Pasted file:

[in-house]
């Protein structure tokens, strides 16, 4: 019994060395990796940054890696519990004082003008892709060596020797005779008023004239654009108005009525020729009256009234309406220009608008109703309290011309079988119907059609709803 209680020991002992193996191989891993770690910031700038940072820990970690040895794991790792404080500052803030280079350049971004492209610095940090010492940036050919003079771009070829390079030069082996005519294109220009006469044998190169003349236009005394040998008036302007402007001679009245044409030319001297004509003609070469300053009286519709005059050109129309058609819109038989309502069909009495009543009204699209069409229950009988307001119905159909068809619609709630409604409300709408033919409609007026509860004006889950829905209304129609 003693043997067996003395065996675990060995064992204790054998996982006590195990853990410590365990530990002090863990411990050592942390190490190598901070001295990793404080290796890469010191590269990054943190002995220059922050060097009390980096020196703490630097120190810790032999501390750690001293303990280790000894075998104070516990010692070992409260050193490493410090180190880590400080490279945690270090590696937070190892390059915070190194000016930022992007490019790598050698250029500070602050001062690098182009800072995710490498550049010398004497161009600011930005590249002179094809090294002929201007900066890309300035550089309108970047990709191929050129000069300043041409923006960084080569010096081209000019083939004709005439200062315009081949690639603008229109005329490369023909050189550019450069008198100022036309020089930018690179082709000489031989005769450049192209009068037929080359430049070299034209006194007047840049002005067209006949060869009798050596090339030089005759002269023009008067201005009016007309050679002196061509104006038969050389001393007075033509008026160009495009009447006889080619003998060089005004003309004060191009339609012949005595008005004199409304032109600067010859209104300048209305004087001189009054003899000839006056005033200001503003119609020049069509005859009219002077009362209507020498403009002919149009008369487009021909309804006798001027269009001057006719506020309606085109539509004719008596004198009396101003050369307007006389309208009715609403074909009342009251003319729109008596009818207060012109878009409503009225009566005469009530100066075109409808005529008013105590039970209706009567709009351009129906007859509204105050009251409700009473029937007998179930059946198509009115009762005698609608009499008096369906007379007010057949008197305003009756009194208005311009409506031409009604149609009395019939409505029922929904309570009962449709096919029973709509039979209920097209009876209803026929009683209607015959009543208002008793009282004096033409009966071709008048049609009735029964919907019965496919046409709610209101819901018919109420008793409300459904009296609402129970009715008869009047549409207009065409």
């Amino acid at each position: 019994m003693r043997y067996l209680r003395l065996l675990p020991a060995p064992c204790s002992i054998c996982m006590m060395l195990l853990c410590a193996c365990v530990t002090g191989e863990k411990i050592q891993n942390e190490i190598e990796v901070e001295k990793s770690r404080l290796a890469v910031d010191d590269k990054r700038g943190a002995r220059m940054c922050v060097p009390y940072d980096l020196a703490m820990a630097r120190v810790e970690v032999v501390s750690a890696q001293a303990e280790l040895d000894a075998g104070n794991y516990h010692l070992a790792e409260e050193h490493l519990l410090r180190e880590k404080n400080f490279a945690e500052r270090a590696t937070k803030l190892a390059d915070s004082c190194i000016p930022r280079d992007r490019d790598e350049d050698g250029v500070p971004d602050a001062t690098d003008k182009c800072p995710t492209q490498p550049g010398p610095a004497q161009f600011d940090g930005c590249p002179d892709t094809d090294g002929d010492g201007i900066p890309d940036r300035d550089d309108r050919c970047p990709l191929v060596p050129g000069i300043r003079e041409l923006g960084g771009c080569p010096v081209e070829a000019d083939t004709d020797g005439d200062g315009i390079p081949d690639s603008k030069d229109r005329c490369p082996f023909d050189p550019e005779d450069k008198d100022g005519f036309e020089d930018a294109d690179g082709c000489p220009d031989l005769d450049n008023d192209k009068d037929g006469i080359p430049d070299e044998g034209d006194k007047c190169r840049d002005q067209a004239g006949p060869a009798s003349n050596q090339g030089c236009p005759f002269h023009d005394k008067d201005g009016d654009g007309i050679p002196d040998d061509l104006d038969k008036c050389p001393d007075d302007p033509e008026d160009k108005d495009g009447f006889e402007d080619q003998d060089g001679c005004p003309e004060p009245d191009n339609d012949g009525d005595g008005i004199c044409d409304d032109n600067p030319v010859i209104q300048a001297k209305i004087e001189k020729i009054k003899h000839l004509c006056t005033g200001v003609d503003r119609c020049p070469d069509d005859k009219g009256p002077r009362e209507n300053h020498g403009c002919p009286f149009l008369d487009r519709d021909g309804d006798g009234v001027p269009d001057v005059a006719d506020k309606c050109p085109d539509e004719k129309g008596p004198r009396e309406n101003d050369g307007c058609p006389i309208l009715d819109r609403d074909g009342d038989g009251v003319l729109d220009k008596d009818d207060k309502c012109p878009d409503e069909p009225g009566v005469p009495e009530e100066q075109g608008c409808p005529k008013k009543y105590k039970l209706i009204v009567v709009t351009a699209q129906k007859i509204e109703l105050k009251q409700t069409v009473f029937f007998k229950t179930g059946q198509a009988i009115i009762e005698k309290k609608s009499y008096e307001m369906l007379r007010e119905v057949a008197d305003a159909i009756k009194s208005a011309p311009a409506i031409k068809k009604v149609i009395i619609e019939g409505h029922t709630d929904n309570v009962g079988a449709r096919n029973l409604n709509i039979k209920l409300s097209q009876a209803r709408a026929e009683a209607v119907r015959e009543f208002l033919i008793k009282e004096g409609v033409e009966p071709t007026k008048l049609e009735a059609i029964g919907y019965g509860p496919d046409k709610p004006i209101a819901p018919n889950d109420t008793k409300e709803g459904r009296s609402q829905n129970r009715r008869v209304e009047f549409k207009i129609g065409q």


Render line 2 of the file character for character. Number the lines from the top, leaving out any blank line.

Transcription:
């Protein structure tokens, strides 16, 4: 019994060395990796940054890696519990004082003008892709060596020797005779008023004239654009108005009525020729009256009234309406220009608008109703309290011309079988119907059609709803 209680020991002992193996191989891993770690910031700038940072820990970690040895794991790792404080500052803030280079350049971004492209610095940090010492940036050919003079771009070829390079030069082996005519294109220009006469044998190169003349236009005394040998008036302007402007001679009245044409030319001297004509003609070469300053009286519709005059050109129309058609819109038989309502069909009495009543009204699209069409229950009988307001119905159909068809619609709630409604409300709408033919409609007026509860004006889950829905209304129609 003693043997067996003395065996675990060995064992204790054998996982006590195990853990410590365990530990002090863990411990050592942390190490190598901070001295990793404080290796890469010191590269990054943190002995220059922050060097009390980096020196703490630097120190810790032999501390750690001293303990280790000894075998104070516990010692070992409260050193490493410090180190880590400080490279945690270090590696937070190892390059915070190194000016930022992007490019790598050698250029500070602050001062690098182009800072995710490498550049010398004497161009600011930005590249002179094809090294002929201007900066890309300035550089309108970047990709191929050129000069300043041409923006960084080569010096081209000019083939004709005439200062315009081949690639603008229109005329490369023909050189550019450069008198100022036309020089930018690179082709000489031989005769450049192209009068037929080359430049070299034209006194007047840049002005067209006949060869009798050596090339030089005759002269023009008067201005009016007309050679002196061509104006038969050389001393007075033509008026160009495009009447006889080619003998060089005004003309004060191009339609012949005595008005004199409304032109600067010859209104300048209305004087001189009054003899000839006056005033200001503003119609020049069509005859009219002077009362209507020498403009002919149009008369487009021909309804006798001027269009001057006719506020309606085109539509004719008596004198009396101003050369307007006389309208009715609403074909009342009251003319729109008596009818207060012109878009409503009225009566005469009530100066075109409808005529008013105590039970209706009567709009351009129906007859509204105050009251409700009473029937007998179930059946198509009115009762005698609608009499008096369906007379007010057949008197305003009756009194208005311009409506031409009604149609009395019939409505029922929904309570009962449709096919029973709509039979209920097209009876209803026929009683209607015959009543208002008793009282004096033409009966071709008048049609009735029964919907019965496919046409709610209101819901018919109420008793409300459904009296609402129970009715008869009047549409207009065409």